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Achieving quality and value: 5 Value-Based care strategies

Value-Based Care

Value-based care (VBC) is a provider payment model based on incentivizing high-quality healthcare rather than quantity of services. Overall, the goal is to improve the lives of patients while reducing cost of care. From a healthcare provider perspective, here are five key strategies to implement and improve value-based care:

This image shows five value-based care strategies your healthcare organization can implement to achieve quality and value.
  1. Identify patients with the highest risk
  2. Address patients who need care
  3. Encourage annual wellness visits
  4. Keep open communication with provider-relation reps
  5. Be open-minded to succeed at value-based care

Shifting from a fee-for-service model to value-based care might seem overwhelming, but with reliable analytics and a dedicated team, your organization can make the transition confidently.

1. Identify patients with the highest risk

The first essential element of implementing value-based care is having an EMR that can help you identify where you have gaps in care. A healthcare analytics solution can help transform your data into actionable insights. It allows you to aggregate patient data to make informed decisions and identify high-risk populations.

Specifically, a healthcare analytics platform leverages the following data types to provide a comprehensive patient risk profile:

  • Electronic health records (EHRs)
  • Claims data
  • Social Determinants of Health (SDoH) data
  • Patient demographics
  • Clinical risk scores
  • Health risk assessments

The data from these sources are processed, integrated, and analyzed to discover patients facing the highest risks. Gathering data from multiple sources enables healthcare providers to make evidence-based decisions for resource allocation based on data analysis, risk stratification, and risk scores.

2. Address patients who need care

Once you identify patients with high risk, set up an outreach strategy to contact these individuals. Encourage appointments via phone calls, text messages, emails, and more. Some patients may only seek care when they are experiencing an acute injury or illness. For these cases, take proactive steps to identify any gaps in care during the visit. This way, you can identify any missed prevention opportunities, such as screenings.

While fee-for-service models may focus on quantity, value-based care encourages detailed services customized for each patient. Though more involved, this strategy ensures patients receive the right care at the optimal time and in the right setting.

This may include follow-up visits, medication management, and enhanced care coordination to ensure patients receive prompt and effective care.

3. Encourage annual wellness visits

If possible, employ mid-level providers to perform annual wellness visits for your patients in value-based care. For some, this can also include annual comprehensive diabetic screenings. During these visits, health assessments can be made that may identify risk factors and positive lifestyle changes patients can make.

Utilize lifestyle and behavioral assessments to discuss stress levels, mental health, nutritional habits, and exercise habits to assess a patient’s risk factors and provide personalized guidance. With continued health assessments and discussions, the provider-patient relationship can be enhanced over time to encourage timely care management.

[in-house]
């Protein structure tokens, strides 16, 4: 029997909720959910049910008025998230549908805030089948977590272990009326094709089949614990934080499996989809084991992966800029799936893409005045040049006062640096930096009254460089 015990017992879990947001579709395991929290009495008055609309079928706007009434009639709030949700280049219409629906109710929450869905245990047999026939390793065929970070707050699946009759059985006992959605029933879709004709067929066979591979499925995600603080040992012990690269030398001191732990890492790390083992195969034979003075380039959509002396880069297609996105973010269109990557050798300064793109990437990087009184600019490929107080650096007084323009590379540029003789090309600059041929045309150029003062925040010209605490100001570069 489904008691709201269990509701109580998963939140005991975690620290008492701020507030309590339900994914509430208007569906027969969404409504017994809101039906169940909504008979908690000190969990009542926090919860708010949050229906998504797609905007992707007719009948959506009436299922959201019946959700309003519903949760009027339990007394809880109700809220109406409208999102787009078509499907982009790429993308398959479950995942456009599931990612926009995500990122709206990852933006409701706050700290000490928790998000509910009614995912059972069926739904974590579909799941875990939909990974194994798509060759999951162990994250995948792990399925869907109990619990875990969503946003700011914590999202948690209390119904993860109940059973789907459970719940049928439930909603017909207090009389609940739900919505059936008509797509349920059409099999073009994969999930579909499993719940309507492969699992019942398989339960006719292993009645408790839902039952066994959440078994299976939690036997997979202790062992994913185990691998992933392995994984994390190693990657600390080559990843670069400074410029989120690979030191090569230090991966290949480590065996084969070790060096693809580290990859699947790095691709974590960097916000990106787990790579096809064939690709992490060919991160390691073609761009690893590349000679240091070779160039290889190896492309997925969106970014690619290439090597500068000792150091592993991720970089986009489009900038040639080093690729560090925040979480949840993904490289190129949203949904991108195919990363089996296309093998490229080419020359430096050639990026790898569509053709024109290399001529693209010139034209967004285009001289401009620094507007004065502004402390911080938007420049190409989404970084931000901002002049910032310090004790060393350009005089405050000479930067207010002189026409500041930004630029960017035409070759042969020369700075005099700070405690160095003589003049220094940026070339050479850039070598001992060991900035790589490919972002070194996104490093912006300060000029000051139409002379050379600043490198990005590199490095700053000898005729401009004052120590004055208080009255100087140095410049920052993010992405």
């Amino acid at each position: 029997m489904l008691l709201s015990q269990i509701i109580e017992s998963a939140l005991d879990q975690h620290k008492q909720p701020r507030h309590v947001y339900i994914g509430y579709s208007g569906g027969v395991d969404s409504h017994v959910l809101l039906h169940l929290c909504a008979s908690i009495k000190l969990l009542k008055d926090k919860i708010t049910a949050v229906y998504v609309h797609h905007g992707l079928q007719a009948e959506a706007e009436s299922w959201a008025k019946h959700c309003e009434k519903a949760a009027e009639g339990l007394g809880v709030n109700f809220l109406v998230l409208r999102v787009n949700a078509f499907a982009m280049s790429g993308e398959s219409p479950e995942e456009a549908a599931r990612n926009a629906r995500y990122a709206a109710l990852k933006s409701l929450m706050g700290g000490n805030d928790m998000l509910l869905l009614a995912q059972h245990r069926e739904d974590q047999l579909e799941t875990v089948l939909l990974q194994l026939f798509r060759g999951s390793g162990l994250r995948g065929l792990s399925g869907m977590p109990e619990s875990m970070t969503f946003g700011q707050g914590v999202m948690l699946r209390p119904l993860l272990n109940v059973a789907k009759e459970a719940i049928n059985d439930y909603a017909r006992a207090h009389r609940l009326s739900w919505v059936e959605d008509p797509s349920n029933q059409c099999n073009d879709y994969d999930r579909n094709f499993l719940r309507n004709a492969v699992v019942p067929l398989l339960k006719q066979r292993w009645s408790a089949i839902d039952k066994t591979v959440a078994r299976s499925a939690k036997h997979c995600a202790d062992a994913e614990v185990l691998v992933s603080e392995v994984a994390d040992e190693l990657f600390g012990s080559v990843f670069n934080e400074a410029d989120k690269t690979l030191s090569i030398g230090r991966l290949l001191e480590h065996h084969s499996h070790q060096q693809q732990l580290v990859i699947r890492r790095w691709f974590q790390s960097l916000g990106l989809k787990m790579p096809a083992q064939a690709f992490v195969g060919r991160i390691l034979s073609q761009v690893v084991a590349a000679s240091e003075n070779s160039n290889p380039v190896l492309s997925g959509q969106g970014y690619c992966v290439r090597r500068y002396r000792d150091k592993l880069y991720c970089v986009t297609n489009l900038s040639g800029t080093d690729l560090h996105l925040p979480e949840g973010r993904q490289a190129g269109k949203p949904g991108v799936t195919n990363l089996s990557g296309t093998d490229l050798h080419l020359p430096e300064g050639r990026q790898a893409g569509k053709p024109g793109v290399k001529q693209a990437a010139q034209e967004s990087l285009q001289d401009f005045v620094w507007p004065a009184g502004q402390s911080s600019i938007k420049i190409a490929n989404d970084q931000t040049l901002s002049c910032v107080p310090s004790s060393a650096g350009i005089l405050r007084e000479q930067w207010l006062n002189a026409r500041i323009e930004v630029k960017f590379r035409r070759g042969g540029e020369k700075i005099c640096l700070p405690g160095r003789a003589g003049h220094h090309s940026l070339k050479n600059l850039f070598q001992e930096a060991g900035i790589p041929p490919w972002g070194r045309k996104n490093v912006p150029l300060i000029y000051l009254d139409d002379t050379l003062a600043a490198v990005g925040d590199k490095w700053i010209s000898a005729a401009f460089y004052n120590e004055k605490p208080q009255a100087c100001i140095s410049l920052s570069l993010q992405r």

4. Keep open communication with provider-relation reps

Understand the value-based care incentive targets that your payers require so you can build a good relationship with your provider relations representatives. Be aware of the quality measures that you are being scored on and know how bonuses are calculated to achieve the best outcomes.

Continue to collaborate as you gather new insights and feedback from the care delivery frontlines, so you can navigate the requests from each payer while hitting the necessary performance benchmarks. With an open communication policy, you can proactively resolve disputes and stay competitive in value-based care arrangements.

5. Be open-minded to succeed at value-based care

Consider having a quality data coordinator or case manager come into your network’s practices and work with you to create a plan for closing gaps. Sharing data across providers and with your VBC service vendor is essential to succeeding at value-based care. Together, you can explore new solutions which may involve:

  • Accelerating collaboration between multidisciplinary care teams, including nurses, care coordinators, and pharmacists
  • Embracing healthcare analytics and evidence-based practices to drive more informed care decisions and enhance resource allocation
  • Evaluating and adjusting care plans and interventions based on patient outcomes and additional feedback

When sharing data across your care network, be sure to choose an agile and secure solution that can integrate with multiple platforms while keeping patient data safe. Cloud-based analytics tools can eliminate chart chasing and get the right data ready at the point of care.

Value-based care implementation: Next steps

Providers can help implement and improve their value-based care payment models by taking these 5 key strategies into consideration. Value-based programs aim to reform how healthcare is delivered and paid for, with the end goal being better care, improved costs, and an overall healthier population.

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